Once in Time
Folky and ballad-like, this also has some ties to the sounds of Pink Floyd. That is especially apparent when it moves out to the harder rocking motif later. Of course, other elements come into play here, as well. In particular I’d say the guitar work reminds me of Steve Howe. 
Song for Them
At over twenty one minutes in length this epic is the longest piece on the CD, by a long shot. This rises up with a mellow and rather playful sound. Neil Young gone prog seems the order of the day as the vocals enter. It moves out into a considerably accessible jam from there, feeling almost like a 1970’s pop rock song – albeit with the layers of sound making it thoroughly prog rock in nature. It builds up gradually. Then it shifts out into a new dramatic section. This instrumental motif powers out with a very Yes-like jam that has a rather staccato rhythmic structure. This begins and epic instrumental journey that takes us along various roads and byways. We take little jaunts out into scenic overlooks amongst nature. At around the five minute mark, though, it dissolves into ambience and sound effects. Then less than a minute later we are given a dramatic ballad structure that again makes me think of Pink Floyd. Around the seven minute mark it crescendos and then is changed to an acapella motif with layers of vocals dancing around one another. Some minor instrumentation rises up on this, but overall just the voices hold it. After they go away we are moved out into a guitar driven soaring melody that’s still quite melodic. Vocals return as we are carried forward, but then this too fades away and more ambient keys take over for a time. This is worked on for a time, but then the music shifts out to a dramatic ELP-like section with a military rhythm to it. Before the twelve minute mark, though, it drops back to a sparse arrangement and the vocals come in over the top. This then grows organically before shifting out to more dramatic prog sounds. We’re off on another soaring jam in no time. I hear all kinds of different bits of varying prog acts here and there as this soars upward. It’s not a straight-line climb, though. This veers from left to right and all around. This gets to be quite incredible at times. Then a little before the fifteen minute mark it drops down to Earth with another ballad-based section. Keys come over this in a dramatic way and then the vocals. This is very pretty and poignant here. It builds up from there in a measured fashion. Yes would be an obvious references as this carries forward. A little after the seventeen and a half minute mark it seems like the cut might be going to end. Instead familiar themes return to carry this on a new melodic journey. Melodies swim in this ocean in a very satisfying way and then the vocals return. Eventually this motif is built up again. I can definitely hear Genesis at points in this building process. In fact, this extended closing section really reminds me a lot of the ending section of “The Carpet Crawlers.”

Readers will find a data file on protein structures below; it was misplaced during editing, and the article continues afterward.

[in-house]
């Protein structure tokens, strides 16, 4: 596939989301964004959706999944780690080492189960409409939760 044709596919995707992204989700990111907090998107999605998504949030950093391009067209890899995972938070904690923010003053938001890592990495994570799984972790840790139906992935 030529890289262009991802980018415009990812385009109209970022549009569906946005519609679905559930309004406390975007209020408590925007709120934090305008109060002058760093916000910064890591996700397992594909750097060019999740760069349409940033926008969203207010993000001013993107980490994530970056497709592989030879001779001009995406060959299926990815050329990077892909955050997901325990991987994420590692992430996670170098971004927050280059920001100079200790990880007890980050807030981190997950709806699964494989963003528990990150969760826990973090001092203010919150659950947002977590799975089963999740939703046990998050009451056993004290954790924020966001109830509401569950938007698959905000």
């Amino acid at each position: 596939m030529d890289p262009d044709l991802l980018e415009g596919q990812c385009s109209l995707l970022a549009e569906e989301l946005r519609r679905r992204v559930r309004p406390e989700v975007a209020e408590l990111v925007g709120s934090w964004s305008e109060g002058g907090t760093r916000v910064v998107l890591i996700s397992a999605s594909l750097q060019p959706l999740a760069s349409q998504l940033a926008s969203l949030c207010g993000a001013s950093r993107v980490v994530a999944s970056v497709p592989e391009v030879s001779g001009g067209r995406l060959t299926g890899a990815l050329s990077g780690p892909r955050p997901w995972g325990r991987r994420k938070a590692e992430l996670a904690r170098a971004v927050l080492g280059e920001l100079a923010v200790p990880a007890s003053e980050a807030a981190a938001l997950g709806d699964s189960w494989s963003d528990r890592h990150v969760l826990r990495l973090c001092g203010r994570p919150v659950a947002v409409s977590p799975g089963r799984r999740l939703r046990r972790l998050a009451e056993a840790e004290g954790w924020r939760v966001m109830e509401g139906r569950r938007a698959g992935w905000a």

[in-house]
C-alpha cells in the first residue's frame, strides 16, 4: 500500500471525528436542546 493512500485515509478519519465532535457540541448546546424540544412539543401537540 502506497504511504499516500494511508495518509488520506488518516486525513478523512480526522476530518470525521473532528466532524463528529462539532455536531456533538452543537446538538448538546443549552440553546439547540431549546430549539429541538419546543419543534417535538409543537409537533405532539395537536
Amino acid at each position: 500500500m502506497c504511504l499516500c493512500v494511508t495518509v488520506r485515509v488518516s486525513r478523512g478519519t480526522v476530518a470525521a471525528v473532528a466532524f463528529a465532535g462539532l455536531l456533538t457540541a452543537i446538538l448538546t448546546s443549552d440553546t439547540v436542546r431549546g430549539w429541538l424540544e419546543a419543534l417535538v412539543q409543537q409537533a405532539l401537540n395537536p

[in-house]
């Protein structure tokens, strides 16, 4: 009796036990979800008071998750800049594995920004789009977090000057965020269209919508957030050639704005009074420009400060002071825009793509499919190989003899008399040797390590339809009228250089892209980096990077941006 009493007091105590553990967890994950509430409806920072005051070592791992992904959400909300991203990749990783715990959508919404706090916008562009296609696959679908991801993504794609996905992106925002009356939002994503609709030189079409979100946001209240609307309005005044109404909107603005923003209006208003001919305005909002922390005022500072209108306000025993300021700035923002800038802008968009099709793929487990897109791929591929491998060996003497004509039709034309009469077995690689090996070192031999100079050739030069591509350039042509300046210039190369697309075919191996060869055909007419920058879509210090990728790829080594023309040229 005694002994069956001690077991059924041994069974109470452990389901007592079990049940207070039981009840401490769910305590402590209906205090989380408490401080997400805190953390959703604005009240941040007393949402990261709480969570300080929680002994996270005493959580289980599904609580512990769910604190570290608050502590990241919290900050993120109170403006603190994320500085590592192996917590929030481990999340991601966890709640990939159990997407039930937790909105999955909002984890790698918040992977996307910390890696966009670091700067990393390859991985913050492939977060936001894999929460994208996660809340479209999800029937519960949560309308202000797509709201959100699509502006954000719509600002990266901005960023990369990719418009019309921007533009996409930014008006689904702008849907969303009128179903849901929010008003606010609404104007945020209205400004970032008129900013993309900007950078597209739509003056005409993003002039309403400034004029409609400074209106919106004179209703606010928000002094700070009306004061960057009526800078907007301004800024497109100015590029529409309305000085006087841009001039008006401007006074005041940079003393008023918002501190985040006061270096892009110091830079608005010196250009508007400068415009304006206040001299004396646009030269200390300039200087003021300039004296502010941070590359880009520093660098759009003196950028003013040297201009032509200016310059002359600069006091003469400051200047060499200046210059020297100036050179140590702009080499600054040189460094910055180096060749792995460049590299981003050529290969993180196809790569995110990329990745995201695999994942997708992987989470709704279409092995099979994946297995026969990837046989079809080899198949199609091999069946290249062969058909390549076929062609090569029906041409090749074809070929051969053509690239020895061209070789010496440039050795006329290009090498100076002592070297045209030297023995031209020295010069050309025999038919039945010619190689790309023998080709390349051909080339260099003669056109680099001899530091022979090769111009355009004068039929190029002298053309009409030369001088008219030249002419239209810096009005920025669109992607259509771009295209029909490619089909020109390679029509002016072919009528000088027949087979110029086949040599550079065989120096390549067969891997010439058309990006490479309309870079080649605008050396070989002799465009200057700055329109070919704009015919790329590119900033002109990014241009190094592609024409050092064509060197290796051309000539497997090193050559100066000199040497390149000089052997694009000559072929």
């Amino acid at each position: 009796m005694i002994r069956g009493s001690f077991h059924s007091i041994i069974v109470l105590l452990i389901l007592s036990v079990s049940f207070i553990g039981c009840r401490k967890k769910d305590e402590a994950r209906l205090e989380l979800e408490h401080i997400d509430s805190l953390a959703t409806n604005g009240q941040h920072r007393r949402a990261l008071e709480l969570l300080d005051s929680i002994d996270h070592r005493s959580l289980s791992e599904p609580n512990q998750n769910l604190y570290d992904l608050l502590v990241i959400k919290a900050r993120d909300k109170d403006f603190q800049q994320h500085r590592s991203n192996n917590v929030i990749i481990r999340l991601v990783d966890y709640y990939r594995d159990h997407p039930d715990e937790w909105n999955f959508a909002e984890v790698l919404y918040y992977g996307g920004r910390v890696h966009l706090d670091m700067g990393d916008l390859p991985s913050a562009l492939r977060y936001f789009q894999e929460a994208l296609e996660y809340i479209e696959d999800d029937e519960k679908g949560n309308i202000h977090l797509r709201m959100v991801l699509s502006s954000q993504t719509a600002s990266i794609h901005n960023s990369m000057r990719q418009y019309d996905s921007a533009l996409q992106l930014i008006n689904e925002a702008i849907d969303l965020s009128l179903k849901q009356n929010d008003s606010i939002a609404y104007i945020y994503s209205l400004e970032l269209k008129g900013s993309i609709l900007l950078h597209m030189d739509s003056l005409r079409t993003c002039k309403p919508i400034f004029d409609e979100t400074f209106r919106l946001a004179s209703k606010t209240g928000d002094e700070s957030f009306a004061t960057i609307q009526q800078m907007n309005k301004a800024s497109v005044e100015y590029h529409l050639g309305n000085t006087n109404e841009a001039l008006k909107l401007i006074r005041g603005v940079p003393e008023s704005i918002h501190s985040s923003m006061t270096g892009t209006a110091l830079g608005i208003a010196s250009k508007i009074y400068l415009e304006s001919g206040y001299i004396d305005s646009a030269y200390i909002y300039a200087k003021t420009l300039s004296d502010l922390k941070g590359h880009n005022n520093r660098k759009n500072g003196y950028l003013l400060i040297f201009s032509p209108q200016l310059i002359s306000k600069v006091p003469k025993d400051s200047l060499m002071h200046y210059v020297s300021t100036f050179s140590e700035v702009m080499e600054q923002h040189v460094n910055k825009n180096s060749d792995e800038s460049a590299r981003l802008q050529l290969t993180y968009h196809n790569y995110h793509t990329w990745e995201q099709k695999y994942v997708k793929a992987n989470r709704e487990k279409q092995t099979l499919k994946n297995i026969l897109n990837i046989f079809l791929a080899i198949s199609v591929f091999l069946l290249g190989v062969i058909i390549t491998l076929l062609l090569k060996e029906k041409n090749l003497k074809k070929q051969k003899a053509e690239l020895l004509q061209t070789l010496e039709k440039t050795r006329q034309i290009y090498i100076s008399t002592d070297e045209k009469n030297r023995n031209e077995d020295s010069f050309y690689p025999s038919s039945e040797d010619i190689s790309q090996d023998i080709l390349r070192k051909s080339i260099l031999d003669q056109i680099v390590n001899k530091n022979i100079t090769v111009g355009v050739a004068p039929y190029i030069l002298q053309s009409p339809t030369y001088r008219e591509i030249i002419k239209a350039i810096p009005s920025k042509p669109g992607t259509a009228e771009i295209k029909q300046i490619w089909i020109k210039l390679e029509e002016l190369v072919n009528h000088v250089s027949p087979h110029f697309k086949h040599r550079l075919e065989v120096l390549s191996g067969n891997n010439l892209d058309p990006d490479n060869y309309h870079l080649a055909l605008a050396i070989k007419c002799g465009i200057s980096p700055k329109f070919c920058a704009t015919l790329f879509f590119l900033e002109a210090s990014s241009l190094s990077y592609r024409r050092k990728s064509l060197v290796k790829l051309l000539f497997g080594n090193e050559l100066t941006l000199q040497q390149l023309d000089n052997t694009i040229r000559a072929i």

The Wish (Part 2)
This three and a half minute piece reminds me of Yes. It’s a nice closing number that has a definite Jon Anderson sort of texture.